An emissions pathway consistent with keeping global temperature increase to below 2°C with likely probability requires global emissions to peak by 2015 in accordance with the most ambitious scenario assessed by the IPCC.  According to UNEP, global emissions in 2020 should be not higher than 44 GtCO2e, compared with 50 GtCO2e today.  After 2020, global GHG emissions would have to steeply decline by at least 80% by 2050 below 1990 levels, and continue to decline thereafter towards net negative emissions to have a likely chance to not exceed 1.5 degree in the long-term. While in theory there may be emission pathways consistent with current pledges (i.e. leading to 55 GtCO2e in 2020) and still keep long-term warming below 2°C, in practice such a scenario would require a rate of global reductions between 2020 and 2050 around 3.8% per year, which is economically and hence politically very difficult, if not impossible, to achieve. Proposals to not increase ambition for the 2013-2020 timeline beyond current pledges should be treated as what they are: attempts to dodge responsibility. 

At the same time CAN urges Parties to see a transition to emissions pathways consistent with 2°C/1.5°C as offering opportunities including early-mover advantages for new markets and clean technologies, driving innovation, investments, employment and economic – low emission – growth. Additionally, tapping into the abundant potentials for domestic renewable energy sources, energy efficiency, and shifts towards more sustainable lifestyles support national energy security, lowering dependencies on energy imports, as well as increased health benefits through reduced air pollution.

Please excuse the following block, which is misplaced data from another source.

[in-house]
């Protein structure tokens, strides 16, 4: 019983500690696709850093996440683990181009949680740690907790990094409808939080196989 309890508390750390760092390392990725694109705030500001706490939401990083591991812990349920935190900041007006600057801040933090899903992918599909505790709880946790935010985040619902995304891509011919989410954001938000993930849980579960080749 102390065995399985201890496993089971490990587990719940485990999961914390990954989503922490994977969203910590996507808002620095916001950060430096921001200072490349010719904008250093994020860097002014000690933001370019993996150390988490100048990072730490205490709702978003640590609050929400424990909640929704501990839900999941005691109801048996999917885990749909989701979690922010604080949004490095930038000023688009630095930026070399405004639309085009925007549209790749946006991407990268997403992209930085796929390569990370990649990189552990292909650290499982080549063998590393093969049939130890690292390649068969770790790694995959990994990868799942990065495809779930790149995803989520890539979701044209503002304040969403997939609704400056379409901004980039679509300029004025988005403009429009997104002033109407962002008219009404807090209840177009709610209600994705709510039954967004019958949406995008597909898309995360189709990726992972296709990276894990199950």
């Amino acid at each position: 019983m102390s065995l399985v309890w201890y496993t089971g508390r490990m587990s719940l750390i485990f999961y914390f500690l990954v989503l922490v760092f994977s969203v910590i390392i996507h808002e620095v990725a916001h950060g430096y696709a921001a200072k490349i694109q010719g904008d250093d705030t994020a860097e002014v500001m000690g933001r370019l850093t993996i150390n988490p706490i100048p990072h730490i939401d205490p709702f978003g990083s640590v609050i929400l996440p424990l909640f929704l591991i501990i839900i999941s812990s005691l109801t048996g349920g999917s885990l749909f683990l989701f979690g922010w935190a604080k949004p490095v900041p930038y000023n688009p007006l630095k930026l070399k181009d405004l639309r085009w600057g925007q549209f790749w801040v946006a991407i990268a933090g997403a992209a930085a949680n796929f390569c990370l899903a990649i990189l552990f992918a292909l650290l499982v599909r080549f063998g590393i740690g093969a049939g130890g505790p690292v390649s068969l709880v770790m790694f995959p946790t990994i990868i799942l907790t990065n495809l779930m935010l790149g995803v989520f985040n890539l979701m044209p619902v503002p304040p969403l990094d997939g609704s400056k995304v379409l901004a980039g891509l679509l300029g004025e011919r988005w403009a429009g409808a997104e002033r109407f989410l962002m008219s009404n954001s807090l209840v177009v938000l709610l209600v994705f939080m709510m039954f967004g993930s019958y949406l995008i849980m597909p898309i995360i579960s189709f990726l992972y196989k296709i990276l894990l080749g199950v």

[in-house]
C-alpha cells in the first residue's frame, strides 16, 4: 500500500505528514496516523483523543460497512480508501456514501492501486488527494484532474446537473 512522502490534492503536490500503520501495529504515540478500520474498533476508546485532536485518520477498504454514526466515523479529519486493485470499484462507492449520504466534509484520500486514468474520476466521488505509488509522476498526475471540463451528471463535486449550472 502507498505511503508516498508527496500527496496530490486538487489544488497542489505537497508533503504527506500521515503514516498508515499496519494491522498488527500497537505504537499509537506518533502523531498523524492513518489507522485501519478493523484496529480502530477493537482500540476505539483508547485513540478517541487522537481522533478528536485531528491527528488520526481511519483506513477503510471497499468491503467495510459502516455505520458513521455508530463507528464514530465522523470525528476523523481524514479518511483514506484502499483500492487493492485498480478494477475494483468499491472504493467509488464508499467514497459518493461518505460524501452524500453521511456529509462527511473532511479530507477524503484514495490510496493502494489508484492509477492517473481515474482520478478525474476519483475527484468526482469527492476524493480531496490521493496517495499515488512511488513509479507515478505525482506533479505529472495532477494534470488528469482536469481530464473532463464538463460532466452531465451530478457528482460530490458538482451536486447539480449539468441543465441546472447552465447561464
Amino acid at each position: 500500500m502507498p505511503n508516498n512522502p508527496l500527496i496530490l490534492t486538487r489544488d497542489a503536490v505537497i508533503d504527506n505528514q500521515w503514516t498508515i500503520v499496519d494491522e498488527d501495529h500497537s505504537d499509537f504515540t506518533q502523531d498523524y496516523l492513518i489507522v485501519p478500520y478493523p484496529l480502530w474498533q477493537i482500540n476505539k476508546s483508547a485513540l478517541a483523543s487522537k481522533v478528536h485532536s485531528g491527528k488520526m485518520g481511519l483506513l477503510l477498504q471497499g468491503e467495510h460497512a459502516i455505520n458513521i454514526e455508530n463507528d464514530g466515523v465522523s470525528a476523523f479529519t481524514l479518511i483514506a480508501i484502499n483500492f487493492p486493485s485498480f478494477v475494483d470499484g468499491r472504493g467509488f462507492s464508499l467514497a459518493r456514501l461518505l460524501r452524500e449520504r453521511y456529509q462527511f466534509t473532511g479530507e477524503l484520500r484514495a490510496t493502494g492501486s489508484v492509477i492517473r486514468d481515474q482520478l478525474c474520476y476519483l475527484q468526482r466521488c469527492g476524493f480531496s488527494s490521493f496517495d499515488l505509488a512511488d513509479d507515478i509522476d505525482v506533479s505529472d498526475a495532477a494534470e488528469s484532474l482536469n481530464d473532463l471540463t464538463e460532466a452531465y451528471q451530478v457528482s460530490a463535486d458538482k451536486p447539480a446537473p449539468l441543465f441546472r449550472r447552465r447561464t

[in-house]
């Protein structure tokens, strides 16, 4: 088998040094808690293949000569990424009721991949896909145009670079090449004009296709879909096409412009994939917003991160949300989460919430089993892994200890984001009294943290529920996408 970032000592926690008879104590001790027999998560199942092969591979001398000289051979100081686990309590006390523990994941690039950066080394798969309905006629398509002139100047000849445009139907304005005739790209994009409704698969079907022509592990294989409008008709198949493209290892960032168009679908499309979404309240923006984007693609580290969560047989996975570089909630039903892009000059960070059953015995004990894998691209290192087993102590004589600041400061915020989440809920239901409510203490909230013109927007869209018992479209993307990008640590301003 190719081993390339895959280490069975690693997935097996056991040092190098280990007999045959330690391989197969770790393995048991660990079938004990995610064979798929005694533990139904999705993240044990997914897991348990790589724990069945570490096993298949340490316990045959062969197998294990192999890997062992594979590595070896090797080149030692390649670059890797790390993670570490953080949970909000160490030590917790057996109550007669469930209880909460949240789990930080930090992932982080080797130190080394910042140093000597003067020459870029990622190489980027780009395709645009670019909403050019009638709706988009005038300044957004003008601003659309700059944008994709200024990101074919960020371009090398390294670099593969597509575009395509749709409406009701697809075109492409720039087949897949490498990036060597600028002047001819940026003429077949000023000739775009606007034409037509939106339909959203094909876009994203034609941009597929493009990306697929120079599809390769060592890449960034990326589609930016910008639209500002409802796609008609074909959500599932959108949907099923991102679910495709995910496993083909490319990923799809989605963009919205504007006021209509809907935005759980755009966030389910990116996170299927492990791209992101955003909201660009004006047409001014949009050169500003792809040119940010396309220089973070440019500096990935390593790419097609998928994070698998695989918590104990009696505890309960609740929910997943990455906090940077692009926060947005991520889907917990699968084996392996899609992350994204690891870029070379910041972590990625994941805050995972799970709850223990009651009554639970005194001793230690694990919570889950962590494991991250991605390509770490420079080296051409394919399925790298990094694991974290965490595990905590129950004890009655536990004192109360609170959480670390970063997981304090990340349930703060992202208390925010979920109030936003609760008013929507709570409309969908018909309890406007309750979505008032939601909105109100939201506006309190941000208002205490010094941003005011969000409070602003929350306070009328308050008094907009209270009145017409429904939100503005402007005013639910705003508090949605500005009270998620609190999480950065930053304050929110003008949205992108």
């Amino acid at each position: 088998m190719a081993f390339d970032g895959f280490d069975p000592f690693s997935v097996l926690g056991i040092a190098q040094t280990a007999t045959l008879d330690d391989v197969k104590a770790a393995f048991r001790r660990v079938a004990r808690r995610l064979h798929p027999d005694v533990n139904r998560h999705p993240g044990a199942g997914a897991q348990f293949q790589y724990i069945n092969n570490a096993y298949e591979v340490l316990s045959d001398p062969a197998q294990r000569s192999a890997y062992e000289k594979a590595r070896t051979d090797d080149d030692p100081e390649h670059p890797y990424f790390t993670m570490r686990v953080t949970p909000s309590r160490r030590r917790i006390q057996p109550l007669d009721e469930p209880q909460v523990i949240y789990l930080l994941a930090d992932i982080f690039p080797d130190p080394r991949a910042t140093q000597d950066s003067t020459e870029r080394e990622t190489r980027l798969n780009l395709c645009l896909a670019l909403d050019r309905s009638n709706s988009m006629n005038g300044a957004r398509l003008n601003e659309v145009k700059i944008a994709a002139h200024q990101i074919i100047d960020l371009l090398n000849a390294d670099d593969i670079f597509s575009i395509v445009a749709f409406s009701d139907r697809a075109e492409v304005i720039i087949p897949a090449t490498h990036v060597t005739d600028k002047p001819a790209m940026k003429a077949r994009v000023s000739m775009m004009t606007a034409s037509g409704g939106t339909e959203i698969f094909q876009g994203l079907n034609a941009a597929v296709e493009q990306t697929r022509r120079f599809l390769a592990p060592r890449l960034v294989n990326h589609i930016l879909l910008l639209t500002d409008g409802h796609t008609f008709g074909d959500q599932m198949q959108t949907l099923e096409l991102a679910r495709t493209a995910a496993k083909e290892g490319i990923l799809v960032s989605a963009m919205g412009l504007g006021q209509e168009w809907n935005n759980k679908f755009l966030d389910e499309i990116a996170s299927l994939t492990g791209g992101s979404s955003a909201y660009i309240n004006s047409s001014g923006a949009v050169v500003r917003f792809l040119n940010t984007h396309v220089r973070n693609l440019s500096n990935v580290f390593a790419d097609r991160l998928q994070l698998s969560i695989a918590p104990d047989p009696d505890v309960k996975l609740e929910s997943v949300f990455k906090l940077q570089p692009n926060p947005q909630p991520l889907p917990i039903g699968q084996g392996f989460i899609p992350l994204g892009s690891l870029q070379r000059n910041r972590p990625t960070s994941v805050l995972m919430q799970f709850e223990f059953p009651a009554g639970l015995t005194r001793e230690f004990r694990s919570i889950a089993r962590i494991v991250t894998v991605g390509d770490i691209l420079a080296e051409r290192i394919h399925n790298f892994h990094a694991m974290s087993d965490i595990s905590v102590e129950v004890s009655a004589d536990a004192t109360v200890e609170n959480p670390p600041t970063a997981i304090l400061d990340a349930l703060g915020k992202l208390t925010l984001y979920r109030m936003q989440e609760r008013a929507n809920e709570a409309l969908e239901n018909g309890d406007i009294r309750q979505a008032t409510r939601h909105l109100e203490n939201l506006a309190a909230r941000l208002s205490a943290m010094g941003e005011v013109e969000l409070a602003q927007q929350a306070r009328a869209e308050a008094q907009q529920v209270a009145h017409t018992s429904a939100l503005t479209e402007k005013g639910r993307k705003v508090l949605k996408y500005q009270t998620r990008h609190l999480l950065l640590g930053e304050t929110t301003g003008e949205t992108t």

New Zealand Earns First Place Fossil, United States and Canada Share “Colossal Fossil”

Durban, South Africa –  At the final day of the United Nations climate negotiations for 2011, countries received their biggest shaming yet for blocking greater progress in the talks. With the final outcome of negotiations not yet decided, it was at least clear enough which nations had done their worst in the last day and the entire two weeks. New Zealand took the infamous 1st prize for its strongest statement yet against continuing Kyoto. But Canada earned yet another Colossal Fossil for scoring the most dirty points at these negotiations, though they earned isolation and a minute of silence more than another fossilized award. Instead, the United States of America took the Colossal Fossil, too, for coming in second place in overall Fossil points and showing serious lack of action for such a major polluter. The Fossils as presented read: